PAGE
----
I traded twenty-eight dollars and got four jackets to take apart for leather. But I left behind two jackets in greenish-brown faux snake. Although the scale-print leather would have made fascinating medicine bags and leather pouches, the jackets cost fourteen dollars each. I also left behind two sleek black jackets and a beat-up black overcoat that were priced at twenty-five dollars each. They were too expensive for me to cut up.

I also found a thickly-fringed motorcycle-style jacket with skull and cross-bone buttons. When I tried it on George for fun (sleeves way too short), this brought the jacket to the attention of a re-seller. He popped it into his cart.

Re-sellers prowl thrift stores with their collecting carts heaped with found treasures. As least, I presume they’re re-sellers on the hunt and not simply hoarders with storage unit bills and secrets. These big shoppers block up the aisles and hang around talking like it’s their living room. They smile like crocodiles with dreams.

Thankfully, we live in a very small house. There’s no storage beyond our bedroom closets and dressers ao I can’t bring much home. And I have to disassemble these jackets into neat slim stacks of raw materials right away.

THIS USED TO BE A WHITE LEATHER BLAZER 2The best two jackets I brought home were in soft red suede and a soft black suede. Both are well-made and look new. It will be difficult for me to take my seam rippers to them. But the other two jackets were less attractive. Disassembly is easier.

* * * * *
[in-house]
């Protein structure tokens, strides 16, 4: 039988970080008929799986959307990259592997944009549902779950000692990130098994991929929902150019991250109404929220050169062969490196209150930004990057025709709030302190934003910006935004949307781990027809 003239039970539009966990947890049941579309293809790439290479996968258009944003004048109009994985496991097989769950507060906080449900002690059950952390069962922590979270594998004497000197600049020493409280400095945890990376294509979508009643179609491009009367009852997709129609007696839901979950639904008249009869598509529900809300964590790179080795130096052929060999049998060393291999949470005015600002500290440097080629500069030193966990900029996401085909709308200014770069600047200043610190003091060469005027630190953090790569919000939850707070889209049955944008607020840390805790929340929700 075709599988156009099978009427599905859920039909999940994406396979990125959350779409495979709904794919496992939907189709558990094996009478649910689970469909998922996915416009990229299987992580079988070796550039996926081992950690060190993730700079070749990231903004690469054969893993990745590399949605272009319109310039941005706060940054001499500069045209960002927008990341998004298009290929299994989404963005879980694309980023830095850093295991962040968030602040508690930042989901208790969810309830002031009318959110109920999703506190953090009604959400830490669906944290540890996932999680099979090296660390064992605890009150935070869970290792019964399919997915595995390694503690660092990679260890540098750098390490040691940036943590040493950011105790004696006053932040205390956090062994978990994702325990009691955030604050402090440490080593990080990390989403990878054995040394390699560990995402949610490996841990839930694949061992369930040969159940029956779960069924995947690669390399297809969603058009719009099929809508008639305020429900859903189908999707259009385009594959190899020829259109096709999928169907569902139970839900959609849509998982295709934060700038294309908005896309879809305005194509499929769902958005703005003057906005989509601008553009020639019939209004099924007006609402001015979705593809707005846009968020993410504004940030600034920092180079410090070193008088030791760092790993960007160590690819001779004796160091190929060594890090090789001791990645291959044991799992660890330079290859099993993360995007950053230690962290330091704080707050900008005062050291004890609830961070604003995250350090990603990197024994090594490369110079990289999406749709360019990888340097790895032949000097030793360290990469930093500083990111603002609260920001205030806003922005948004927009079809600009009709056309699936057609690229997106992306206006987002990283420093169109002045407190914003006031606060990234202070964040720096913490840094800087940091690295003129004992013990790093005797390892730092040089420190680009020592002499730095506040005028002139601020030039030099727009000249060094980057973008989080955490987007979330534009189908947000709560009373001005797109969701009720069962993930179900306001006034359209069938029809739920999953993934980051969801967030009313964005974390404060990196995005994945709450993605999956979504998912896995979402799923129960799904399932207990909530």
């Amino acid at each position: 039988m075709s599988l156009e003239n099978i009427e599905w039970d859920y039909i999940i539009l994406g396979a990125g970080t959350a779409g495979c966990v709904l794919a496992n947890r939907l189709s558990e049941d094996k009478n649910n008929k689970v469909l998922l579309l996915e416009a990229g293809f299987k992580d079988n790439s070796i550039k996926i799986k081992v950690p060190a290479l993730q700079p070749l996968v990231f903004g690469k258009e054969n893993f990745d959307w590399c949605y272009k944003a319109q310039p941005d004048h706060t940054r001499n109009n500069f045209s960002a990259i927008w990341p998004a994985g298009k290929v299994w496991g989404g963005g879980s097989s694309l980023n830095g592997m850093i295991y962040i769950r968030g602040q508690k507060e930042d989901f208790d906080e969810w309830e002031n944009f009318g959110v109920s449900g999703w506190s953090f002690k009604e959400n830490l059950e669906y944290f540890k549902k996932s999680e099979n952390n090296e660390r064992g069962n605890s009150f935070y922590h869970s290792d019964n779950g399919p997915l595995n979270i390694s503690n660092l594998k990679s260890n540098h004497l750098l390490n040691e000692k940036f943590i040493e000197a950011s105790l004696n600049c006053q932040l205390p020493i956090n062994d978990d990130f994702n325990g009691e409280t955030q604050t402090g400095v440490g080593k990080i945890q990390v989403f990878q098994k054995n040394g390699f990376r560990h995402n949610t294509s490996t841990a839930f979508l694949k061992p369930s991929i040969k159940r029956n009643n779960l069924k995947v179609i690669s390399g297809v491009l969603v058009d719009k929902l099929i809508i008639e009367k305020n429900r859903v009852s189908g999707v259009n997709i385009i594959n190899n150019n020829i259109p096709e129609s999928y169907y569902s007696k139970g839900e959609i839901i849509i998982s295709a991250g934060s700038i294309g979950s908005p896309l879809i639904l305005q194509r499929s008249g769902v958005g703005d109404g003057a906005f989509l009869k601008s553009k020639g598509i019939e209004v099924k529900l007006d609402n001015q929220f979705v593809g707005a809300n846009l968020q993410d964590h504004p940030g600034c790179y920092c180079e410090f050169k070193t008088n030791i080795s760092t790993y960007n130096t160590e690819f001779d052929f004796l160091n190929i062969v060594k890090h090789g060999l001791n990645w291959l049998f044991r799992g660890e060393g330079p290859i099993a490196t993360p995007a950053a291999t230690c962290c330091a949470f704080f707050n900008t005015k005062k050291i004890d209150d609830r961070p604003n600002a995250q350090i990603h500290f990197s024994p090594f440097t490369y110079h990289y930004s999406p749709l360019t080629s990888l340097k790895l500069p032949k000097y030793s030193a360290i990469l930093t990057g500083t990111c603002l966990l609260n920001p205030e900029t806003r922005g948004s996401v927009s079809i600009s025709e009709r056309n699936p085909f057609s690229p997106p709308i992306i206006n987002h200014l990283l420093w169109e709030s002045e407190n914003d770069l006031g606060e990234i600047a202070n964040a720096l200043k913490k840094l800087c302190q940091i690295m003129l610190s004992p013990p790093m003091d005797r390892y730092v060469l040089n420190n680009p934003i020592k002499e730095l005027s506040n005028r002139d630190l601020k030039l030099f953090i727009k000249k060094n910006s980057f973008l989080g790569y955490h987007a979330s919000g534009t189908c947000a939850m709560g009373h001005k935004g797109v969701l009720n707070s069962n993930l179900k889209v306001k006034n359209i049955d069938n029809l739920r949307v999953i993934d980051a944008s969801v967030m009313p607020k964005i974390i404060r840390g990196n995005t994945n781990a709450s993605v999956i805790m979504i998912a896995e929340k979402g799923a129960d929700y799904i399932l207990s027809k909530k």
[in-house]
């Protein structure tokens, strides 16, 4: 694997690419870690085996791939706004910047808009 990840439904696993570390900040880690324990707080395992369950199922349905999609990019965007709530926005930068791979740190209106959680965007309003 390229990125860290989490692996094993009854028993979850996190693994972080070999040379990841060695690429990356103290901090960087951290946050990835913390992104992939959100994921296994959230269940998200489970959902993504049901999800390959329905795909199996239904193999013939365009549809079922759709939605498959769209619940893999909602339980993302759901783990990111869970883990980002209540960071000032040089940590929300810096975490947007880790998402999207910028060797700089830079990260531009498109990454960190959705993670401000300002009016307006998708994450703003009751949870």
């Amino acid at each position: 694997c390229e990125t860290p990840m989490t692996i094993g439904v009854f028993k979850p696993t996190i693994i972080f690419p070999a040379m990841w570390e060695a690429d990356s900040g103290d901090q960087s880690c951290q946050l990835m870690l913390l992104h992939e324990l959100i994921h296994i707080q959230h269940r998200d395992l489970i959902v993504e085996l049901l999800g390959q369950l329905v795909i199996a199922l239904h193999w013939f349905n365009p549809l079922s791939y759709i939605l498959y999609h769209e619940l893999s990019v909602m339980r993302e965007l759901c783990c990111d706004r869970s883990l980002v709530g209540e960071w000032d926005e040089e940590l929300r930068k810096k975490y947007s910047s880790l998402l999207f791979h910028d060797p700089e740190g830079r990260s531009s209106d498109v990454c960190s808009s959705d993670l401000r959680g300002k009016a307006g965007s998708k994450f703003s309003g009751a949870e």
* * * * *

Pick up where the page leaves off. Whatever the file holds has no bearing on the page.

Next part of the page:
The large brown man’s jacket has a distressed finish. I bought it because the cowhide might be stiff enough to learn to use my lace cutter on. The largest expanses of skin could become a sturdy shoulder tote or a tool roll.

I spent the evening cutting the stitching out of a soft blazer the color of cream. I feel less troubled by taking apart this jacket than I did the incredible lambskin pants of last week. This off-white jacket was never so nice as those black pants. These skins are less well matched. It seemed to have been stitched together in a rush. Plus, there are blue ink stains on the side and the leather on the right forearm sleeve A PILE OF LEATHER.is quite worn. It’s as if the jacket was owned by someone who wrote a lot.

This white jacket was bound for a landfill. But the leather is friendly to touch and there’s plenty that’s good. I imagine making it into medicine bags and drawstring pouches similar to my black prototypes.

Last night, at the end of the evening I smoothed buttery leather shapes into a neat stack. I smiled like a crocodile with medicine-bag dreams.

release of steam

RELEASE OF STEAM (wikimedia commons)laced chain mail corsets
gears adorn smug leather hats
release of steam punk

* * *

released grips aieeeeee
climate change killed gravity
fall up forever

* * *

symbolizes what?
release white doves at wedding
and feed red-tail hawks

* * *

smile, catch and release
he follows regulations
fisherman speed dates

* * *

my husband my man
catch and release bugs spiders
but not mosquitoes

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These haiku were inspired by the Haiku Horizons words prompt “release”. I enjoy more haiku or to join in the words prompt fun, click the badge below.

THIS IS THE LINK TO HAIKU HORIZONS WORD PROMPT.* * * * * * *

Thanks for reading.

Alice